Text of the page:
Thursday, December 25, 2008

Christmas Dinner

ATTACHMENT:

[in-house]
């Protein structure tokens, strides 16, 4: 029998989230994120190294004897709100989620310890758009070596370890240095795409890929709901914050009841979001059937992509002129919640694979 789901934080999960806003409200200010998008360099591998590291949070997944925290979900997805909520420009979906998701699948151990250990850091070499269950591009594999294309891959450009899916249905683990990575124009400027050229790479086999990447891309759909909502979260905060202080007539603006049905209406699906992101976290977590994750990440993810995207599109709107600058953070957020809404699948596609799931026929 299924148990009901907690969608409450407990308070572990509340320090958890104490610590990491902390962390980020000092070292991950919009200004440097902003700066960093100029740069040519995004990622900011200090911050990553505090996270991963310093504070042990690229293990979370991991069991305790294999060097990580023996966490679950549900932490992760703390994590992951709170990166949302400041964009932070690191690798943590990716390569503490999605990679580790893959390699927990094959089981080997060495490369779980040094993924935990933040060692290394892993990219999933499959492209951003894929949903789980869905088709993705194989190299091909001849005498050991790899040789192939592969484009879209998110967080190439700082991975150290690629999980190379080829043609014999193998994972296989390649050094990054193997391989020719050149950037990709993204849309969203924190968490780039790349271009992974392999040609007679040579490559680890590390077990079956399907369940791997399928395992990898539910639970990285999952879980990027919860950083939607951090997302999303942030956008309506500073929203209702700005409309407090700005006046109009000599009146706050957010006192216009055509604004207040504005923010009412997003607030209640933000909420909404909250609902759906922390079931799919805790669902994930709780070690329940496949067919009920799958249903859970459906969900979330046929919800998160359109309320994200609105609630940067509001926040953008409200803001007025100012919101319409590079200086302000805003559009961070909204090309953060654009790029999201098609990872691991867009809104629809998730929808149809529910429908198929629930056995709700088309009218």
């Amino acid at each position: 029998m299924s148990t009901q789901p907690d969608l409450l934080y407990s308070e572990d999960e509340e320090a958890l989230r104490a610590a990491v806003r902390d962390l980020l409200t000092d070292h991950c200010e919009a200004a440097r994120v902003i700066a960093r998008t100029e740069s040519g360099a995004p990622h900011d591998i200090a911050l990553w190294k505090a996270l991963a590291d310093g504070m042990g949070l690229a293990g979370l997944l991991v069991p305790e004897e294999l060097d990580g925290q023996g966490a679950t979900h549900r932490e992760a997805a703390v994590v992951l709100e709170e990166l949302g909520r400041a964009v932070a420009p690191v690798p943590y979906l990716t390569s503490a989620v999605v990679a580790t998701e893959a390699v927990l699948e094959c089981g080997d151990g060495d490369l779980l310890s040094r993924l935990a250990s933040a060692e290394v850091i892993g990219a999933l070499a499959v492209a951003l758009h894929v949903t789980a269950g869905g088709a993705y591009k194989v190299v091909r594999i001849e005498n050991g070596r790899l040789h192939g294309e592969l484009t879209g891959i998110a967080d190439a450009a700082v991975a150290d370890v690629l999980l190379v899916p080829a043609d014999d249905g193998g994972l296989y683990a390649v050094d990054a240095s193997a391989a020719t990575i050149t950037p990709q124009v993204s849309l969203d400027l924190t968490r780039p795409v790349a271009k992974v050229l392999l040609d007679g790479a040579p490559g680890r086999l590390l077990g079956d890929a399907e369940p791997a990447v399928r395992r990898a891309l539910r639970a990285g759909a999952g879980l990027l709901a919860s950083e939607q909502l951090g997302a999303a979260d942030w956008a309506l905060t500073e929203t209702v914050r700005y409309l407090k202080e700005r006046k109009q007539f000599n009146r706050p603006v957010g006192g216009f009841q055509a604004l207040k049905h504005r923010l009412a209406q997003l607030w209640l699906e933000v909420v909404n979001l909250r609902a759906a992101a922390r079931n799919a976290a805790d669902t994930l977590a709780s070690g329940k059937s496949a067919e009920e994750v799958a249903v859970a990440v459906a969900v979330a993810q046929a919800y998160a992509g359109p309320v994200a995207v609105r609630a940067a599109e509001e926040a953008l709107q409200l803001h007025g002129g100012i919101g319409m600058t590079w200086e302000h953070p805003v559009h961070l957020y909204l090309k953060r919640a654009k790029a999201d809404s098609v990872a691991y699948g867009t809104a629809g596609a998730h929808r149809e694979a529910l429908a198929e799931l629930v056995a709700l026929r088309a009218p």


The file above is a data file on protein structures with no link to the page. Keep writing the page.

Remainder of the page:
As I suppose with any gathering of kinsmen (especially for a Christmas dinner), it is possible to be as tearfully sentimental or as bitterly resentful as one wishes. On the maudlin side of the equation, the nine of us at table (with the exception of the absent Nicholas, Barbara's boy friend, who was at home in Toronto with his family) represented everyone who matters in our immediate family; viz., the heads of the family (mother and dad), the first generation of children (my sister Nancy and I), Nancy's husband Tom, my partner Tracy, the second generation grandchildren Jill and Barbara, and Jill's partner Rosser. It made for an interesting (though somewhat quirky) collection of people, all of whom (as I later commented to Tracy when we were rolling home after our six-hour visit to my parents' house for the occasion) were essentially doing well, healthy as one's age customarily permits, either happily retired or meaningfully engaged in gainful travail or ardent study, and pointedly nobody suffering any great loss of companionship (a balance which alone is difficult to maintain in most families). Indeed it was undoubtedly the fleeting thought of everyone that this may have represented the last Christmas that we are all together, largely a reference to my father's advanced age of 90 and his added symptoms of declining health.